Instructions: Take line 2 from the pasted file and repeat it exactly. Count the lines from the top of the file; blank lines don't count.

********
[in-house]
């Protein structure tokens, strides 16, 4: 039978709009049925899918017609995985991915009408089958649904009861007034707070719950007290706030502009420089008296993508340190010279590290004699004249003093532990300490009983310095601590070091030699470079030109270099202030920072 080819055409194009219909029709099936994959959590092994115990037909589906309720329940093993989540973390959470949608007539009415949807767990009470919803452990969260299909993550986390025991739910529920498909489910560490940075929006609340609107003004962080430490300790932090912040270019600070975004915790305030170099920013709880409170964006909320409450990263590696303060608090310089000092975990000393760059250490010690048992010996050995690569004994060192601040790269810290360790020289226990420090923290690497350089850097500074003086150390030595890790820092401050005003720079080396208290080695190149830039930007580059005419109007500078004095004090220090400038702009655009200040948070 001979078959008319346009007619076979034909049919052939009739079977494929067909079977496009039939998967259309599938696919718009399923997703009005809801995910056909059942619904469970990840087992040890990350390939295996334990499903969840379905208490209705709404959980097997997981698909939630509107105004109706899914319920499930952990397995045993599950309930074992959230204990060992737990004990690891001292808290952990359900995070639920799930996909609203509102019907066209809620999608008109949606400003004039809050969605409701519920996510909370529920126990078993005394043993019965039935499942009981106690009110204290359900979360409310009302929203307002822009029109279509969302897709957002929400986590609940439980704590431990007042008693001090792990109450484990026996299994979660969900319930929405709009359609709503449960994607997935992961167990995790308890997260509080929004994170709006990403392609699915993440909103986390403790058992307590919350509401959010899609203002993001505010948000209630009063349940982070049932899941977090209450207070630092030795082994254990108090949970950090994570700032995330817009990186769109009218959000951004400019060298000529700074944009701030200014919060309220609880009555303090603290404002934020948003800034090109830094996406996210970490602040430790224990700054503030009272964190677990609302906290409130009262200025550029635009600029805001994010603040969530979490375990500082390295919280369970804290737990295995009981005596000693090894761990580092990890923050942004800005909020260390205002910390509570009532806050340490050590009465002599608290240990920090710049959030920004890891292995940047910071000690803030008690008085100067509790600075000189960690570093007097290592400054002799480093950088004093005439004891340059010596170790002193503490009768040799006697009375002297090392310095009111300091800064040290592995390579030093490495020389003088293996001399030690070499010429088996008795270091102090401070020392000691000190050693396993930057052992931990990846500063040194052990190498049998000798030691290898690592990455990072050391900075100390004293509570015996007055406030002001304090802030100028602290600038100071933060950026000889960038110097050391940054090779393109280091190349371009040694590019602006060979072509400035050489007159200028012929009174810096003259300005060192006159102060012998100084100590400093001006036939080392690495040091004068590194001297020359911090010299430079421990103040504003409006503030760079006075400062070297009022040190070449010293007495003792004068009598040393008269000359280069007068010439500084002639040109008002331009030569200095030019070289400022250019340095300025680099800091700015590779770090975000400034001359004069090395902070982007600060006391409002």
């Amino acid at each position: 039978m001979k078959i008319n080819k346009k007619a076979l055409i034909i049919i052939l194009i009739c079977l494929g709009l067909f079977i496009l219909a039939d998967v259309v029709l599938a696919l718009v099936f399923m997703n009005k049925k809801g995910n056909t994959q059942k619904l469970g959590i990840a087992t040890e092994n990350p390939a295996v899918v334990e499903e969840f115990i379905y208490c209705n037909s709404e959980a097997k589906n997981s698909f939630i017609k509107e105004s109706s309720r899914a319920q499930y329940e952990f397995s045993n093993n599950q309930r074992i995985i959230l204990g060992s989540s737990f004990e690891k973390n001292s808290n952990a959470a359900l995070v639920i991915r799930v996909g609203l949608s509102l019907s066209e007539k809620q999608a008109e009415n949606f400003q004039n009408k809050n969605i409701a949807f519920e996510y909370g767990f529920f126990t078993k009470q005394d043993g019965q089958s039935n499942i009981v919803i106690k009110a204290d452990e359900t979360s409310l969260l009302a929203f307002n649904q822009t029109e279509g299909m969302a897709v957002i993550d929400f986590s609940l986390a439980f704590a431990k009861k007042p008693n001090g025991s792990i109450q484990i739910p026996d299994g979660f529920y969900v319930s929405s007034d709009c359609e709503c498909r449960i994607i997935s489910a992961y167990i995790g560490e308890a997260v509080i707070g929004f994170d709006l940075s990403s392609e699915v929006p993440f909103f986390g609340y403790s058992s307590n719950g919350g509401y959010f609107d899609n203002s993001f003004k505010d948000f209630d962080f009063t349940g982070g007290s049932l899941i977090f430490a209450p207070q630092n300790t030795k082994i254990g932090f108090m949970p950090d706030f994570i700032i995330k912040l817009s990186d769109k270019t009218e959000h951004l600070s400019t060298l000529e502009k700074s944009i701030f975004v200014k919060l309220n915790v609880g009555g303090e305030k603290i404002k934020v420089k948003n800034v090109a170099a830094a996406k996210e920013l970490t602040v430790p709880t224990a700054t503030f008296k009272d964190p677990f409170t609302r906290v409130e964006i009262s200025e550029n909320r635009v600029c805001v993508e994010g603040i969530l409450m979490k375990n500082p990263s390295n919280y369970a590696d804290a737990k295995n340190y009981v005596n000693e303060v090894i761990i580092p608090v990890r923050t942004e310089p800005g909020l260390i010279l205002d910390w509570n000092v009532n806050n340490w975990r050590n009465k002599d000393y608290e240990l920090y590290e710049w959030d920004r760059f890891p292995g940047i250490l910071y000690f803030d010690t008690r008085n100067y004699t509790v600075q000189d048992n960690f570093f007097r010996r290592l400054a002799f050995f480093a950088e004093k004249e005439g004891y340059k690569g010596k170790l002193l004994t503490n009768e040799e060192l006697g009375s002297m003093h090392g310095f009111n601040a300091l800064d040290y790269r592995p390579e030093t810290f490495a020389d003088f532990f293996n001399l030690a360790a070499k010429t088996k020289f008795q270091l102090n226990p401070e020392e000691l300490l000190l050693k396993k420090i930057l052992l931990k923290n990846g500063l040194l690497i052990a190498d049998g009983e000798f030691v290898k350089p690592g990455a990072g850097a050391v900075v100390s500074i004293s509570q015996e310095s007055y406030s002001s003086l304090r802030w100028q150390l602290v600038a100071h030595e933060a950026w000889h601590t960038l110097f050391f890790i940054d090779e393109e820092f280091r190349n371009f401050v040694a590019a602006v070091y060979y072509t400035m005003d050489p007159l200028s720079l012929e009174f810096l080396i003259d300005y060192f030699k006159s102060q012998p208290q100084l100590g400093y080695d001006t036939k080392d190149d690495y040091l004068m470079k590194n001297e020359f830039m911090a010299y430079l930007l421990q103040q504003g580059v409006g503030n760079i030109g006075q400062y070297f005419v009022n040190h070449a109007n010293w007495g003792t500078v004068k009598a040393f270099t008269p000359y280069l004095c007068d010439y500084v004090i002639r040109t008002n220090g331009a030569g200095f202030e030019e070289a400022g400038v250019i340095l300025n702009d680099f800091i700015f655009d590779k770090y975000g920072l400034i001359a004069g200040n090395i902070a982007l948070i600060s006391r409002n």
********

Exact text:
């Protein structure tokens, strides 16, 4: 039978709009049925899918017609995985991915009408089958649904009861007034707070719950007290706030502009420089008296993508340190010279590290004699004249003093532990300490009983310095601590070091030699470079030109270099202030920072 080819055409194009219909029709099936994959959590092994115990037909589906309720329940093993989540973390959470949608007539009415949807767990009470919803452990969260299909993550986390025991739910529920498909489910560490940075929006609340609107003004962080430490300790932090912040270019600070975004915790305030170099920013709880409170964006909320409450990263590696303060608090310089000092975990000393760059250490010690048992010996050995690569004994060192601040790269810290360790020289226990420090923290690497350089850097500074003086150390030595890790820092401050005003720079080396208290080695190149830039930007580059005419109007500078004095004090220090400038702009655009200040948070 001979078959008319346009007619076979034909049919052939009739079977494929067909079977496009039939998967259309599938696919718009399923997703009005809801995910056909059942619904469970990840087992040890990350390939295996334990499903969840379905208490209705709404959980097997997981698909939630509107105004109706899914319920499930952990397995045993599950309930074992959230204990060992737990004990690891001292808290952990359900995070639920799930996909609203509102019907066209809620999608008109949606400003004039809050969605409701519920996510909370529920126990078993005394043993019965039935499942009981106690009110204290359900979360409310009302929203307002822009029109279509969302897709957002929400986590609940439980704590431990007042008693001090792990109450484990026996299994979660969900319930929405709009359609709503449960994607997935992961167990995790308890997260509080929004994170709006990403392609699915993440909103986390403790058992307590919350509401959010899609203002993001505010948000209630009063349940982070049932899941977090209450207070630092030795082994254990108090949970950090994570700032995330817009990186769109009218959000951004400019060298000529700074944009701030200014919060309220609880009555303090603290404002934020948003800034090109830094996406996210970490602040430790224990700054503030009272964190677990609302906290409130009262200025550029635009600029805001994010603040969530979490375990500082390295919280369970804290737990295995009981005596000693090894761990580092990890923050942004800005909020260390205002910390509570009532806050340490050590009465002599608290240990920090710049959030920004890891292995940047910071000690803030008690008085100067509790600075000189960690570093007097290592400054002799480093950088004093005439004891340059010596170790002193503490009768040799006697009375002297090392310095009111300091800064040290592995390579030093490495020389003088293996001399030690070499010429088996008795270091102090401070020392000691000190050693396993930057052992931990990846500063040194052990190498049998000798030691290898690592990455990072050391900075100390004293509570015996007055406030002001304090802030100028602290600038100071933060950026000889960038110097050391940054090779393109280091190349371009040694590019602006060979072509400035050489007159200028012929009174810096003259300005060192006159102060012998100084100590400093001006036939080392690495040091004068590194001297020359911090010299430079421990103040504003409006503030760079006075400062070297009022040190070449010293007495003792004068009598040393008269000359280069007068010439500084002639040109008002331009030569200095030019070289400022250019340095300025680099800091700015590779770090975000400034001359004069090395902070982007600060006391409002």